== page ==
This is a rather complex legal question because it involves multiple parties. However, it is important to note that if the worker is rendering services to an employer—then all hiring/contracting duties, responsibilities and classification decisions are generally the responsibility of that employer. An outsourced staffing provider’s actions and interactions may have a bearing on classification findings related to that employer. It is likely best to consult with an employment lawyer familiar with applicable state and federal classification laws to make a quick review of the processes utilized both internally and by the staffing agency.
Does an ICIS portal actually go through the IC criteria and make a determination as to whether they are approved or not?
ICIS solution providers such as Openforce work with contracting companies and their counsel/advisors to design the workflows and processes that best suit business needs and mitigate misclassification risks. Once those optimum processes and workflows are established, ICIS solution providers such as Openforce then utilize their technology to enforce the designed processes and workflows for all onboarding 1099 workers—while maintaining a key system of record for all related 1099 worker data, qualifications, documents and settlement histories. If the workflow requirements are not met by the onboarding contractor—the portal indicates this to allow the company to make appropriate remediation or non-contracting decisions.
This question is best answered by an insurance attorney in the state that your business operates in. Though generally, these are different types of insurance coverages.
There is no current requirement for workers classified as independent contractors to maintain a Social Security Number. Other laws and regulations apply across the various jurisdictions about reporting this information. Hiring entities utilizing ICs should also be aware of the “B Notice” process and its effects. ICIS systems such as Openforce provide a “TIN check” against an applicable EIN or SSN at the time of onboarding to prevent later B notice problems.
Typically, independent contractors are issued 1099s by the hiring business. ICIS providers such as Openforce offer multiple options for 1099 issuance.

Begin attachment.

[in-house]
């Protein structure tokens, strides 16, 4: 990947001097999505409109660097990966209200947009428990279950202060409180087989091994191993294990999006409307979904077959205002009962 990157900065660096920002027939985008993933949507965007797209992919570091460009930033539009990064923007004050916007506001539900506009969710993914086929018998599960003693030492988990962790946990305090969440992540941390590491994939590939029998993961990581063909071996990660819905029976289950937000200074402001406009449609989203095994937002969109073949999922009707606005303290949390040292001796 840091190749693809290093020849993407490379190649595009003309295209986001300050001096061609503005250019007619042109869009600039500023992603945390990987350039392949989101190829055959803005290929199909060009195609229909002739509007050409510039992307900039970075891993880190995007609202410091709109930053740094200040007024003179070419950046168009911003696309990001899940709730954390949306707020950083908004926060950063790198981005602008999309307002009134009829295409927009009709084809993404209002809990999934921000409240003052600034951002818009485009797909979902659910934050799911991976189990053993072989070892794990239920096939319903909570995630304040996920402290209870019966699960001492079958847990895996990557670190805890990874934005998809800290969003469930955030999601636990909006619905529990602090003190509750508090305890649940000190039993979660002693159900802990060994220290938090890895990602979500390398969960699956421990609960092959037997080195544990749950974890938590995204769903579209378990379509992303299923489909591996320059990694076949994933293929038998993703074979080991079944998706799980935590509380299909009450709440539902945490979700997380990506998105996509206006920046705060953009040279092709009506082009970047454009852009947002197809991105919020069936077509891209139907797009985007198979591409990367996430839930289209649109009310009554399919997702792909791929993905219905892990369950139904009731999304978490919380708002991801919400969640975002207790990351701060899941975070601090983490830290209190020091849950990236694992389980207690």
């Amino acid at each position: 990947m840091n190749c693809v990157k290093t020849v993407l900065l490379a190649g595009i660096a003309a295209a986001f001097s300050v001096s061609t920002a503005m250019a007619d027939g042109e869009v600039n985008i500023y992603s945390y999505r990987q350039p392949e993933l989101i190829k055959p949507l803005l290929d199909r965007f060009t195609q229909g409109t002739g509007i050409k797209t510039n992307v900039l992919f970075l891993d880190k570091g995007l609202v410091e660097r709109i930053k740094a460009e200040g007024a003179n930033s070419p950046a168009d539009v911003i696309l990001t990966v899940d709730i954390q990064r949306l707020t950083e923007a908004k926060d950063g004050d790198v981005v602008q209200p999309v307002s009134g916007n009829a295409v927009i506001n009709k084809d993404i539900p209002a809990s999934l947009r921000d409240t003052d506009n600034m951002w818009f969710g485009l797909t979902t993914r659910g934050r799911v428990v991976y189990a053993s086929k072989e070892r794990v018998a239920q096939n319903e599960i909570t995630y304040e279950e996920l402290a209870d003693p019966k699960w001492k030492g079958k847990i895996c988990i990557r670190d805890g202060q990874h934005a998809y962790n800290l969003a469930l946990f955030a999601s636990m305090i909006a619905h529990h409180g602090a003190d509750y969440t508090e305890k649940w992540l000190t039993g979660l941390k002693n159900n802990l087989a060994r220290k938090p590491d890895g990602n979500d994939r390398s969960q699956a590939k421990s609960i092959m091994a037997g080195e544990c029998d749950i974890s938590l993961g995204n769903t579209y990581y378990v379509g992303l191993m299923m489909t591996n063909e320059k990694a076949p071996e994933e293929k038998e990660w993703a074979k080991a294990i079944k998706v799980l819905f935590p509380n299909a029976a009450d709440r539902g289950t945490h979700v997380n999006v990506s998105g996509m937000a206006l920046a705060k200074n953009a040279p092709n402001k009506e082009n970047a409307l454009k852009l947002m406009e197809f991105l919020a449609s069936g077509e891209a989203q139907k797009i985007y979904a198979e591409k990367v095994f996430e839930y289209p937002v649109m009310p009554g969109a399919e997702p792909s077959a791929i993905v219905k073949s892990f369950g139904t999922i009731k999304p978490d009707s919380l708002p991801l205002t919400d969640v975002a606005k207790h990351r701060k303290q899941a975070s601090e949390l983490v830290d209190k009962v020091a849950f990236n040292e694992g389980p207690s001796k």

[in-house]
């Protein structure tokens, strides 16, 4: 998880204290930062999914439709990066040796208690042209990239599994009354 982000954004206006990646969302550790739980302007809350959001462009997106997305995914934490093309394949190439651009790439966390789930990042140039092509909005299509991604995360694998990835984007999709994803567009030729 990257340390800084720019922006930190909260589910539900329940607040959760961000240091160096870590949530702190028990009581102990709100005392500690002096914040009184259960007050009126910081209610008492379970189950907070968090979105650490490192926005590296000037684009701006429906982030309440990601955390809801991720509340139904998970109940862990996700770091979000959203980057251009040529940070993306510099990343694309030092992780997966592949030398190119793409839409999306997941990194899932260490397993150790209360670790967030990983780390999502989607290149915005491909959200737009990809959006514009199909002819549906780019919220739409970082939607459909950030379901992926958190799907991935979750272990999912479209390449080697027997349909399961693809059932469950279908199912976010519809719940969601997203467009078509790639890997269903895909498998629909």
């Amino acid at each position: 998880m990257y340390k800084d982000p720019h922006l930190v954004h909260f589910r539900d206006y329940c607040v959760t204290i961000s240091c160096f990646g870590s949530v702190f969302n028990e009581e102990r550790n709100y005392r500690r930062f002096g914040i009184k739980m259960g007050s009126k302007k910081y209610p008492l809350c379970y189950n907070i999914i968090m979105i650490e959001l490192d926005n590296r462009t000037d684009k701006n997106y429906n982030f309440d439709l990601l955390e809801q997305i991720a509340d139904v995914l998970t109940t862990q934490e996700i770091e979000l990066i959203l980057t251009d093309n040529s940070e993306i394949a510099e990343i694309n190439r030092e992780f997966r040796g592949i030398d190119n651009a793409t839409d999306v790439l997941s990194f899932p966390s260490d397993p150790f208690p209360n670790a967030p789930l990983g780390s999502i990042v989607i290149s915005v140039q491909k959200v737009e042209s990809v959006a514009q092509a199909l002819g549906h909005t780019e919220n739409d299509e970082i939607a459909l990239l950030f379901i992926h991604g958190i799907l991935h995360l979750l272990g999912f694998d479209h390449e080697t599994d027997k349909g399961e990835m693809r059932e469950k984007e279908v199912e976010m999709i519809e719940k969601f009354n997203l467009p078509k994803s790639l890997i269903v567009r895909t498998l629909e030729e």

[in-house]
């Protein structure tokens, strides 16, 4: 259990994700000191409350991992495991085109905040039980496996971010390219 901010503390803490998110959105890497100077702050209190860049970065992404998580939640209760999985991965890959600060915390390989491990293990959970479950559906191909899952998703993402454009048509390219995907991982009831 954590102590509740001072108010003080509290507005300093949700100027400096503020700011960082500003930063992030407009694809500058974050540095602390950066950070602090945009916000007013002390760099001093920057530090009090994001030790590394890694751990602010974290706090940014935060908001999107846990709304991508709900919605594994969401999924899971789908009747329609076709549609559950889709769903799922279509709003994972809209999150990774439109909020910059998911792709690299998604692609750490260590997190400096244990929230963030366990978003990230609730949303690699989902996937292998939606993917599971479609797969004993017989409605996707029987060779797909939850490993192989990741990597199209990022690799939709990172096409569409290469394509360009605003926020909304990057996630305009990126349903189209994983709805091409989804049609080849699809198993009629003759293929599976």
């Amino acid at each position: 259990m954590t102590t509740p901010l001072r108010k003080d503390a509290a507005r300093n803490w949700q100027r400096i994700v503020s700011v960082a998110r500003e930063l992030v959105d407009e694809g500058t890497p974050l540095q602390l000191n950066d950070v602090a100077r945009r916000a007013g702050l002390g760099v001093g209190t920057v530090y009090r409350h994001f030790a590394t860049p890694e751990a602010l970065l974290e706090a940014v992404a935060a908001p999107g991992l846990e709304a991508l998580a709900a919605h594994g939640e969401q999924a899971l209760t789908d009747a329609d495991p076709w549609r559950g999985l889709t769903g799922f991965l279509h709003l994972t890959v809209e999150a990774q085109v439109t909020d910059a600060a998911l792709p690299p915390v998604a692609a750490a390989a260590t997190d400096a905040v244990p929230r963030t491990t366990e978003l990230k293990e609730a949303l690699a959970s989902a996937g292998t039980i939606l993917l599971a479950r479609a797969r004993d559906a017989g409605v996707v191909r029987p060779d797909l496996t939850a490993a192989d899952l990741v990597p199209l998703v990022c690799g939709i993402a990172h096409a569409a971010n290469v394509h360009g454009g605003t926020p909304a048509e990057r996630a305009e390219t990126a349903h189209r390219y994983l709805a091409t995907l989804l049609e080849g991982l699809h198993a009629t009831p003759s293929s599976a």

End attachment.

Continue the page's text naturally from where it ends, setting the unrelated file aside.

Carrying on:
This is a rapidly developing area of the law. An ICIS can help support an inference that workers are correctly classified as independent contractors by separating out all elements of their treatment by the hiring entity, by enforcing pre-defined onboarding and settlement workflows, and by preserving data and audit trails related to onboarding. In addition, depending on the plan selected with an ICIS such as Openforce, defense costs for agency-level claims is sometimes included.
This is delicate and should be handled carefully. It is not impossible. In addition to ensuring that the contract is clear, how they are treated moving forward must be changed. For example, if they were subject to management of their work previously, they should now be evaluated on a project by project basis to continue the contractual relationship.
What is the best way to handle newly established ICs—specifically, those that are not yet doing work for other companies?
As for independent contractor onboarding, make sure that any briefing does not resemble training. Clearly define the terms of the contract for the project they’ve been hired to complete. Specific questions should be directed to an employment lawyer.
Some of our ICs need access to our internal systems and to be part of internal email groups for ease of communication, etc. In order to set them up with emails we have to enter them into our HRIS but they are labeled or coded clearly as Contractors. Is that ok?
This may be ok, but the specifics should be discussed with an employment lawyer. It is advisable that they should not be on the same payroll list as employees or receive similar communication as employees.
Yes, it applies at all points in the timeline.
Openforce provides reporting at multiple levels within the system—enabling contracting companies and ICs to maintain critical business information at their fingertips. Contracting companies are able to view, sort, filter and get reports on virtually any segment of their IC workforce, from enrollment through settlement. ICs are able to view and download 1099s, settlement history, profile information, etc.